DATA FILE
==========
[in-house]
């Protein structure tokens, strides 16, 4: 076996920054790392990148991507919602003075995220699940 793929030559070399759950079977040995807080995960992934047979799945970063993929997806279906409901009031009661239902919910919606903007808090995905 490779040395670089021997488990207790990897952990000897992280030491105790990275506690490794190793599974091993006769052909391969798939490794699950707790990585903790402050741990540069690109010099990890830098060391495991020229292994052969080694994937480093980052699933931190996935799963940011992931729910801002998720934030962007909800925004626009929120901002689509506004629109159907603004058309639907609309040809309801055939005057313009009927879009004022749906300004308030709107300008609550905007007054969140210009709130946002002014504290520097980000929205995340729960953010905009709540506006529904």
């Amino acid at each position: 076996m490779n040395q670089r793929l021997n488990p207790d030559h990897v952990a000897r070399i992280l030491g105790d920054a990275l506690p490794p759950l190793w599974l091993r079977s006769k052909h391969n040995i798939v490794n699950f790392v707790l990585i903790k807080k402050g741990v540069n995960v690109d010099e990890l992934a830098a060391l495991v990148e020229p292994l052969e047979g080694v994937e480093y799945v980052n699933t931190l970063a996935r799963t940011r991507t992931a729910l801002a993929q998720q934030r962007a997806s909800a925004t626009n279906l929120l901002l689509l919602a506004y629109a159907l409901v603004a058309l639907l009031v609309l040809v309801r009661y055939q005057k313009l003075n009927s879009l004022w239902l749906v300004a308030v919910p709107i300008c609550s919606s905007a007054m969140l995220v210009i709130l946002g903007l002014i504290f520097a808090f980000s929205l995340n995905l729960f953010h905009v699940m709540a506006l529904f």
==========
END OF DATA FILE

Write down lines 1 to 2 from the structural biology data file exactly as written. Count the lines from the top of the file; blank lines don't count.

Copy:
[in-house]
């Protein structure tokens, strides 16, 4: 076996920054790392990148991507919602003075995220699940 793929030559070399759950079977040995807080995960992934047979799945970063993929997806279906409901009031009661239902919910919606903007808090995905 490779040395670089021997488990207790990897952990000897992280030491105790990275506690490794190793599974091993006769052909391969798939490794699950707790990585903790402050741990540069690109010099990890830098060391495991020229292994052969080694994937480093980052699933931190996935799963940011992931729910801002998720934030962007909800925004626009929120901002689509506004629109159907603004058309639907609309040809309801055939005057313009009927879009004022749906300004308030709107300008609550905007007054969140210009709130946002002014504290520097980000929205995340729960953010905009709540506006529904």